Asia Pacific 150 2014: Year of the indie

After the first flush of enthusiasm, international firms are reassessing their position in Asia Pacific, while the locals go for growth 

Welcome to The Lawyer Asia Pacific 150 2014. This is the second annual ranking of the largest law firms by lawyer numbers across Asia Pacific, including a comprehensive overview of the important developments in these dynamic legal markets.

For the first time a year-on-year comparison is possible. The figures provide an intriguing picture of the progress of the legal profession in the region.

An overarching theme in this edition is the rise of the independent firms. This year’s top 100 independent firms are from 12 jurisdictions. Together they housed a total of 37,575 lawyers at the end of 2013 – a 12 per cent growth in headcount over 2012.

Our research also shows that Asian firms are growing at a faster pace than their international rivals in the region. Last year, the 50 largest international firms collectively had 9,584 lawyers, up only 4 per cent on 2012.

Locals: varying fortunes

Each firm’s business is different and each jurisdiction has its own set of opportunities and challenges. However, by analysing the year-on-year comparison figures of firms from a certain country, trends can be seen.


In Australia and New Zealand, the markets remain flat and as a result some of their largest firms have reduced lawyer headcount – and revenues have followed suit.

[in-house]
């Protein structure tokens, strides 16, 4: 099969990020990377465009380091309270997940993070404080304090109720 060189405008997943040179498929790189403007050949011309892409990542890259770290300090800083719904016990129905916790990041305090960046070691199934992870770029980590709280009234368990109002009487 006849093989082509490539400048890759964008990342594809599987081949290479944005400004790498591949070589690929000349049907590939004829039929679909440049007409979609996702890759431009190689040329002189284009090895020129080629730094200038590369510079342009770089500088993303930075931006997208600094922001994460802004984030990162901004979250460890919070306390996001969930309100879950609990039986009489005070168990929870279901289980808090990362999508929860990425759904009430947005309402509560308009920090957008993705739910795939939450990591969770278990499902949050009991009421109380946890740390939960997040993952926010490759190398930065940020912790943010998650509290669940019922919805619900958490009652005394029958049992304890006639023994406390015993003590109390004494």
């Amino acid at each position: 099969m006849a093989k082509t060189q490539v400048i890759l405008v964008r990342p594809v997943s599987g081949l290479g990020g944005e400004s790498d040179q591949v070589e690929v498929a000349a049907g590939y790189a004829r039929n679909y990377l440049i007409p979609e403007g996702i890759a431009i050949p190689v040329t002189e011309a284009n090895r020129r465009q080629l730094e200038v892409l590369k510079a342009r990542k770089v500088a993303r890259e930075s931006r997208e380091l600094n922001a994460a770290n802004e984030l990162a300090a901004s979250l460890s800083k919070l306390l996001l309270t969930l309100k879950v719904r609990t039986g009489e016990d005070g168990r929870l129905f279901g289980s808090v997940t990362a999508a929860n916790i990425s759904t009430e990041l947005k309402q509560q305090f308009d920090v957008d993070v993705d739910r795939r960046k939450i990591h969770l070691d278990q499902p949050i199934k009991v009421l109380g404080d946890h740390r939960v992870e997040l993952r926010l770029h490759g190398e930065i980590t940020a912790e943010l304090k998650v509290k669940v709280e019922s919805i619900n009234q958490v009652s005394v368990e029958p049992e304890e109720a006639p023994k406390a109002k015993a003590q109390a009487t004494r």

Allens, similar to its peer group, has found the 2012/13 financial year challenging in terms of growing revenue due to the slow market for large M&A and banking and finance work. Its revenue for the financial year ending 30 June 2013 reportedly dropped by 2 per cent. Responding to the difficult conditions it resorted to cost-cutting measures such as using natural attrition, internal relocation and redundancies.

Consequently, the firm’s lawyer headcount at the end of 2013 decreased by 8 per cent compared with the previous year. Allens’ shrinking Asia presence following its alliance with Linklaters also contributed to the headcount dip.

Along with Allens, large national firms Clayton Utz, Corrs Chambers Westgarth, and Minter Ellison all saw small declines in lawyer headcount and turnover.

The mid-tier firms in Australia, by contrast, have shown resilience. Some have seen strong revenue growth following significant lateral hires – HWL Ebsworth is one. Its 2013 lawyer headcount jumped 21 per cent to 480 on the previous year. Revenues also increased 7 per cent.

fast growers